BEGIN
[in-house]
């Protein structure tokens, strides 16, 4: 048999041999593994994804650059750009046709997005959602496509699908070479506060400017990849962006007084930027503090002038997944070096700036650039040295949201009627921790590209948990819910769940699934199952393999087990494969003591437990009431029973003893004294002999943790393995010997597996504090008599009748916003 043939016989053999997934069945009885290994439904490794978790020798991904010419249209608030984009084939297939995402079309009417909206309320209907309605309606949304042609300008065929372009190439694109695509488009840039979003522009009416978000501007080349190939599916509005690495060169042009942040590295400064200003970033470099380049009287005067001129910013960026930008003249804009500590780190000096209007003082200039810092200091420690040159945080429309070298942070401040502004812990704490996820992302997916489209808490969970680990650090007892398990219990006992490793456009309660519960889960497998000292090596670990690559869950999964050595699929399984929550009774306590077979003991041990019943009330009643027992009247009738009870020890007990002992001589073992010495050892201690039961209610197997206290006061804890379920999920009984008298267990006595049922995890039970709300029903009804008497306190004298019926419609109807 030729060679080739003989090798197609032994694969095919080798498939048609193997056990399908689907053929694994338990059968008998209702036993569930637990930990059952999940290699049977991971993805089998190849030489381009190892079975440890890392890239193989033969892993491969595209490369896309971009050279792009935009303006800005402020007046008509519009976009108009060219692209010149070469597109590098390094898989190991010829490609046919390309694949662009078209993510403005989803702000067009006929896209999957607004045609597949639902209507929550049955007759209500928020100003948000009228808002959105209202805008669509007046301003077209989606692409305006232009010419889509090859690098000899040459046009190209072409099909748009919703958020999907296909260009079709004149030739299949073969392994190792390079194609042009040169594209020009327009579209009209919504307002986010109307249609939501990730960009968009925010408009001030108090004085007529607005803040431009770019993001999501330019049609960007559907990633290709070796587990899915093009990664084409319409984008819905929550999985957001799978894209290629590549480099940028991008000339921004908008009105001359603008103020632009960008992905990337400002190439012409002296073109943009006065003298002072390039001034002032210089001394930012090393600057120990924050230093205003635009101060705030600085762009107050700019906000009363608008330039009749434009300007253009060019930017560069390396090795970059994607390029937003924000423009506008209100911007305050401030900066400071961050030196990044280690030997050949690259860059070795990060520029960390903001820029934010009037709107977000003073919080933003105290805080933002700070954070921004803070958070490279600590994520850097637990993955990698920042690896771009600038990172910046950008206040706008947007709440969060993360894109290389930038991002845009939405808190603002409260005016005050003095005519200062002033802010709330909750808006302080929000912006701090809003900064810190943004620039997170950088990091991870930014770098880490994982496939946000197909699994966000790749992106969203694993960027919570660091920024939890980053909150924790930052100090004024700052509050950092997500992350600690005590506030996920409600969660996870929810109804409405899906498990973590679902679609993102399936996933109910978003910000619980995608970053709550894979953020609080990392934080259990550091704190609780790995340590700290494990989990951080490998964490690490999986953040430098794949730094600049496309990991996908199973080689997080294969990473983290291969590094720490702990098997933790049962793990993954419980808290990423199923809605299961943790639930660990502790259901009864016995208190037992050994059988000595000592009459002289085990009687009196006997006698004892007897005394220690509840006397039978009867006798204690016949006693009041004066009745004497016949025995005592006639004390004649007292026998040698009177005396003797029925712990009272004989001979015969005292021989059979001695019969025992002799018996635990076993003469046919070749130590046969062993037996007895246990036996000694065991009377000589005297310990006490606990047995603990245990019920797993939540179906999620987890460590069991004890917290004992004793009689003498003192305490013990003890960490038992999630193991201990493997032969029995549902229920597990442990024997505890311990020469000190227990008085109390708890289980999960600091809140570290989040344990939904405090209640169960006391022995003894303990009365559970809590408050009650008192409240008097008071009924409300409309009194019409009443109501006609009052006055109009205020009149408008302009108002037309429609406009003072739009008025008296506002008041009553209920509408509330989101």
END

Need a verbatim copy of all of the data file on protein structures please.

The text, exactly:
[in-house]
């Protein structure tokens, strides 16, 4: 048999041999593994994804650059750009046709997005959602496509699908070479506060400017990849962006007084930027503090002038997944070096700036650039040295949201009627921790590209948990819910769940699934199952393999087990494969003591437990009431029973003893004294002999943790393995010997597996504090008599009748916003 043939016989053999997934069945009885290994439904490794978790020798991904010419249209608030984009084939297939995402079309009417909206309320209907309605309606949304042609300008065929372009190439694109695509488009840039979003522009009416978000501007080349190939599916509005690495060169042009942040590295400064200003970033470099380049009287005067001129910013960026930008003249804009500590780190000096209007003082200039810092200091420690040159945080429309070298942070401040502004812990704490996820992302997916489209808490969970680990650090007892398990219990006992490793456009309660519960889960497998000292090596670990690559869950999964050595699929399984929550009774306590077979003991041990019943009330009643027992009247009738009870020890007990002992001589073992010495050892201690039961209610197997206290006061804890379920999920009984008298267990006595049922995890039970709300029903009804008497306190004298019926419609109807 030729060679080739003989090798197609032994694969095919080798498939048609193997056990399908689907053929694994338990059968008998209702036993569930637990930990059952999940290699049977991971993805089998190849030489381009190892079975440890890392890239193989033969892993491969595209490369896309971009050279792009935009303006800005402020007046008509519009976009108009060219692209010149070469597109590098390094898989190991010829490609046919390309694949662009078209993510403005989803702000067009006929896209999957607004045609597949639902209507929550049955007759209500928020100003948000009228808002959105209202805008669509007046301003077209989606692409305006232009010419889509090859690098000899040459046009190209072409099909748009919703958020999907296909260009079709004149030739299949073969392994190792390079194609042009040169594209020009327009579209009209919504307002986010109307249609939501990730960009968009925010408009001030108090004085007529607005803040431009770019993001999501330019049609960007559907990633290709070796587990899915093009990664084409319409984008819905929550999985957001799978894209290629590549480099940028991008000339921004908008009105001359603008103020632009960008992905990337400002190439012409002296073109943009006065003298002072390039001034002032210089001394930012090393600057120990924050230093205003635009101060705030600085762009107050700019906000009363608008330039009749434009300007253009060019930017560069390396090795970059994607390029937003924000423009506008209100911007305050401030900066400071961050030196990044280690030997050949690259860059070795990060520029960390903001820029934010009037709107977000003073919080933003105290805080933002700070954070921004803070958070490279600590994520850097637990993955990698920042690896771009600038990172910046950008206040706008947007709440969060993360894109290389930038991002845009939405808190603002409260005016005050003095005519200062002033802010709330909750808006302080929000912006701090809003900064810190943004620039997170950088990091991870930014770098880490994982496939946000197909699994966000790749992106969203694993960027919570660091920024939890980053909150924790930052100090004024700052509050950092997500992350600690005590506030996920409600969660996870929810109804409405899906498990973590679902679609993102399936996933109910978003910000619980995608970053709550894979953020609080990392934080259990550091704190609780790995340590700290494990989990951080490998964490690490999986953040430098794949730094600049496309990991996908199973080689997080294969990473983290291969590094720490702990098997933790049962793990993954419980808290990423199923809605299961943790639930660990502790259901009864016995208190037992050994059988000595000592009459002289085990009687009196006997006698004892007897005394220690509840006397039978009867006798204690016949006693009041004066009745004497016949025995005592006639004390004649007292026998040698009177005396003797029925712990009272004989001979015969005292021989059979001695019969025992002799018996635990076993003469046919070749130590046969062993037996007895246990036996000694065991009377000589005297310990006490606990047995603990245990019920797993939540179906999620987890460590069991004890917290004992004793009689003498003192305490013990003890960490038992999630193991201990493997032969029995549902229920597990442990024997505890311990020469000190227990008085109390708890289980999960600091809140570290989040344990939904405090209640169960006391022995003894303990009365559970809590408050009650008192409240008097008071009924409300409309009194019409009443109501006609009052006055109009205020009149408008302009108002037309429609406009003072739009008025008296506002008041009553209920509408509330989101």